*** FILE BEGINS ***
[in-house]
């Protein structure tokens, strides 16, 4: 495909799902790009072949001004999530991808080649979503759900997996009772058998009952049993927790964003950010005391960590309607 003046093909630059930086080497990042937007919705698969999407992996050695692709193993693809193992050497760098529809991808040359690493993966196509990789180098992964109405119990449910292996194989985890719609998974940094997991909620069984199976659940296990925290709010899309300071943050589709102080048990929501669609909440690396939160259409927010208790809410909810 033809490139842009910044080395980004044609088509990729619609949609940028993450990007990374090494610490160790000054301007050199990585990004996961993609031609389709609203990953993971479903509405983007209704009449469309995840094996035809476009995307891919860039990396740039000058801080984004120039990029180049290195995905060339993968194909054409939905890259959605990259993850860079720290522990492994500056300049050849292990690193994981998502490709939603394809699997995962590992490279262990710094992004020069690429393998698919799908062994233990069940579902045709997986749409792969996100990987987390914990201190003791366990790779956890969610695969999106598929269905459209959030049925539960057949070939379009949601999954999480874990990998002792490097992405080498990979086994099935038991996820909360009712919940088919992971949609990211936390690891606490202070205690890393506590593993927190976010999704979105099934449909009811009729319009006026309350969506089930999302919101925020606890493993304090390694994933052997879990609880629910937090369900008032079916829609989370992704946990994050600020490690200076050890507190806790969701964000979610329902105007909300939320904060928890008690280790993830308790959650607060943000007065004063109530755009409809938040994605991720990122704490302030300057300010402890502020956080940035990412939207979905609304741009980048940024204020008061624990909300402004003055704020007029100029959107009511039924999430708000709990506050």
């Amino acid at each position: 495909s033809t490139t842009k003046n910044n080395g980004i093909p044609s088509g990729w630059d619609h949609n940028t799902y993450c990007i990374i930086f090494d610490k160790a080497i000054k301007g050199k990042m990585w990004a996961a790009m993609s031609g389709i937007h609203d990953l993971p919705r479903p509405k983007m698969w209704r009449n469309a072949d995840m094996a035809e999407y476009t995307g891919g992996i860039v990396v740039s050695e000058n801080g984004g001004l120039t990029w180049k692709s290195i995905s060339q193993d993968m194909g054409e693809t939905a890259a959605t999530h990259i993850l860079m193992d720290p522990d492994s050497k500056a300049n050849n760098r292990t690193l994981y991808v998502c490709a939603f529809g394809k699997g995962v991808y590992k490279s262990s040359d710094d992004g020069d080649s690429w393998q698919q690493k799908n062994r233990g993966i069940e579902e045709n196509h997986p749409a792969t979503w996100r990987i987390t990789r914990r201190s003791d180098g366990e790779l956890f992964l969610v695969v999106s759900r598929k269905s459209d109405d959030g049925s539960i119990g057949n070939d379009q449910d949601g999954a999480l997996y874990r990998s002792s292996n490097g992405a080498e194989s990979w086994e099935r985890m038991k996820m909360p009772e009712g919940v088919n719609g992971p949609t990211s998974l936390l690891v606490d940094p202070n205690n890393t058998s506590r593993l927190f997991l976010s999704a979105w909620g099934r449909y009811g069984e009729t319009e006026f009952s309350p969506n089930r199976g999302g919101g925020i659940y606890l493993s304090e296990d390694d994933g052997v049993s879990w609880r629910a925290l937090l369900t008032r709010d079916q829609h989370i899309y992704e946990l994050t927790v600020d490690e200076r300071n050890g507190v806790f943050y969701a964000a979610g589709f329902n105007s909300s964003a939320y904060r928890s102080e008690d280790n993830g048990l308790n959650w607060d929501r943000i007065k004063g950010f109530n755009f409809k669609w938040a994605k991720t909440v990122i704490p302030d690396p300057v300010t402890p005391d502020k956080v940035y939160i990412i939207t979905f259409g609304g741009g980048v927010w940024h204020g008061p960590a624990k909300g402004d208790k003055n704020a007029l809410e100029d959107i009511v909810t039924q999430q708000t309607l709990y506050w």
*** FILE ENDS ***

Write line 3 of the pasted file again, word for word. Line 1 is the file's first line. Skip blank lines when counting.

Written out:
């Amino acid at each position: 495909s033809t490139t842009k003046n910044n080395g980004i093909p044609s088509g990729w630059d619609h949609n940028t799902y993450c990007i990374i930086f090494d610490k160790a080497i000054k301007g050199k990042m990585w990004a996961a790009m993609s031609g389709i937007h609203d990953l993971p919705r479903p509405k983007m698969w209704r009449n469309a072949d995840m094996a035809e999407y476009t995307g891919g992996i860039v990396v740039s050695e000058n801080g984004g001004l120039t990029w180049k692709s290195i995905s060339q193993d993968m194909g054409e693809t939905a890259a959605t999530h990259i993850l860079m193992d720290p522990d492994s050497k500056a300049n050849n760098r292990t690193l994981y991808v998502c490709a939603f529809g394809k699997g995962v991808y590992k490279s262990s040359d710094d992004g020069d080649s690429w393998q698919q690493k799908n062994r233990g993966i069940e579902e045709n196509h997986p749409a792969t979503w996100r990987i987390t990789r914990r201190s003791d180098g366990e790779l956890f992964l969610v695969v999106s759900r598929k269905s459209d109405d959030g049925s539960i119990g057949n070939d379009q449910d949601g999954a999480l997996y874990r990998s002792s292996n490097g992405a080498e194989s990979w086994e099935r985890m038991k996820m909360p009772e009712g919940v088919n719609g992971p949609t990211s998974l936390l690891v606490d940094p202070n205690n890393t058998s506590r593993l927190f997991l976010s999704a979105w909620g099934r449909y009811g069984e009729t319009e006026f009952s309350p969506n089930r199976g999302g919101g925020i659940y606890l493993s304090e296990d390694d994933g052997v049993s879990w609880r629910a925290l937090l369900t008032r709010d079916q829609h989370i899309y992704e946990l994050t927790v600020d490690e200076r300071n050890g507190v806790f943050y969701a964000a979610g589709f329902n105007s909300s964003a939320y904060r928890s102080e008690d280790n993830g048990l308790n959650w607060d929501r943000i007065k004063g950010f109530n755009f409809k669609w938040a994605k991720t909440v990122i704490p302030d690396p300057v300010t402890p005391d502020k956080v940035y939160i990412i939207t979905f259409g609304g741009g980048v927010w940024h204020g008061p960590a624990k909300g402004d208790k003055n704020a007029l809410e100029d959107i009511v909810t039924q999430q708000t309607l709990y506050w």